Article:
A confession is a written or oral statement in which the accused admits he or she is guilty of committing a crime that violates the Criminal Code of Canada. However, in some cases, you may be able to challenge the validity of a confession.
This is especially true if there is a basis for proving the confession was involuntary or otherwise inadmissible. The Bourdon Defence criminal lawyers understand the potential penalties associated with criminal convictions. Our knowledgeable legal team may be able to challenge the admissibility of a confession in your case, potentially leading to a dismissal of your charge.
How Criminal Confessions Are Used
Crown prosecutors often use criminal confessions at trial in order to show that the accused committed the crime in question. The prosecutor may introduce the confession at trial for its truth, or during cross-examination to impeach the defendant. The trier-of-fact determines what weight—if any—to give to the confession and should consider all circumstances surrounding the confession.
Voluntariness of a Confession
For a confession to be admissible at trial, it must have been made willingly and voluntarily. In other words, it must not have been coerced or obtained by a police officer or investigator under duress. For example, if a police officer tells the accused that something very bad may happen to him or her, and the accused ultimately confesses to the crime, the confession may later be deemed inadmissible at the trial. A Crown prosecutor is responsible for proving the voluntariness of a criminal confession beyond a reasonable doubt. This means that the prosecutor must meet his or her burden beyond any doubt that is based upon ordinary common sense and ordinary reason. It is also worth noting that a confession does not necessarily have to be recorded in order for it to be deemed voluntary and admissible at trial.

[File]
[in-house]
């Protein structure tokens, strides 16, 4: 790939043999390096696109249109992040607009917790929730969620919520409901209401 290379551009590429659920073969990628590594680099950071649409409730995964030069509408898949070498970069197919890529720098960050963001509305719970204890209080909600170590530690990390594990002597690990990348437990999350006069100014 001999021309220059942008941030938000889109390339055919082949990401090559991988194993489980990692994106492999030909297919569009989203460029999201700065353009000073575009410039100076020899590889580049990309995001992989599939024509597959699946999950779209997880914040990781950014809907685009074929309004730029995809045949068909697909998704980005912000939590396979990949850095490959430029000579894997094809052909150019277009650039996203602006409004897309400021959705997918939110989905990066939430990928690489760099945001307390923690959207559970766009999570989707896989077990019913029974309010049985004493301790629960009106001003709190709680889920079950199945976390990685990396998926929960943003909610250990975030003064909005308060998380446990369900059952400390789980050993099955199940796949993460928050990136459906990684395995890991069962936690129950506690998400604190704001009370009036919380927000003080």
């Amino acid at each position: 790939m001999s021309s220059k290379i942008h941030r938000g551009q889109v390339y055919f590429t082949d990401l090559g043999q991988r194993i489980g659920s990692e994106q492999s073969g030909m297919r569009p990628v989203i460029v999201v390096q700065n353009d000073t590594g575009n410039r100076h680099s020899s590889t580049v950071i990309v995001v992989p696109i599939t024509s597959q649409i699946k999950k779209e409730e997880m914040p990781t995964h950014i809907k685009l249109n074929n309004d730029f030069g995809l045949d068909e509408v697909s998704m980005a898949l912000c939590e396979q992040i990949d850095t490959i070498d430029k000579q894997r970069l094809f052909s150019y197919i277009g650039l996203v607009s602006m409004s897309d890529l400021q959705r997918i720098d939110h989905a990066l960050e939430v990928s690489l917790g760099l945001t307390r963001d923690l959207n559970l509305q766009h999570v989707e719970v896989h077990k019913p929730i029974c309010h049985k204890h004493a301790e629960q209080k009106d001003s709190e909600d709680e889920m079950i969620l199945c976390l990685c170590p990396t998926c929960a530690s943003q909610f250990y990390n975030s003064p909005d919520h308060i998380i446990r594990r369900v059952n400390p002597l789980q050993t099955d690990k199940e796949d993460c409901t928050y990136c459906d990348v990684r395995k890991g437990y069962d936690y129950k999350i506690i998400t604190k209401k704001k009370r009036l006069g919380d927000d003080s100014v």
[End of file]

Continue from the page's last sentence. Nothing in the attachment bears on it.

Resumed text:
To determine admissibility at trial, judges will consider the factual context of a confession. In making this determination, judges often consider whether a confession is too vague or too broad. For example, a confession which is too broad and which could have multiple meanings will likely be deemed inadmissible at trial.
Call a Criminal Defence Lawyer in Calgary Today to Discuss Admissibility of a Confession
Not all confessions are admissible in Calgary criminal cases. If you believe that your confession may have been involuntary or coerced, you should contact an experienced Calgary defence lawyer as soon as possible. The skilled Bourdon Defence lawyers can review the circumstances and facts surrounding your criminal charge—including your confession—and determine if there is a legal basis for challenging it. Our lawyers may also be in a position to help you assert a successful legal defence to your criminal charge, enabling you to obtain a dismissal of your case. To schedule a free consultation and case evaluation with an experienced criminal defence lawyer in Calgary, please call us today at (403) 474-4143, or contact us online.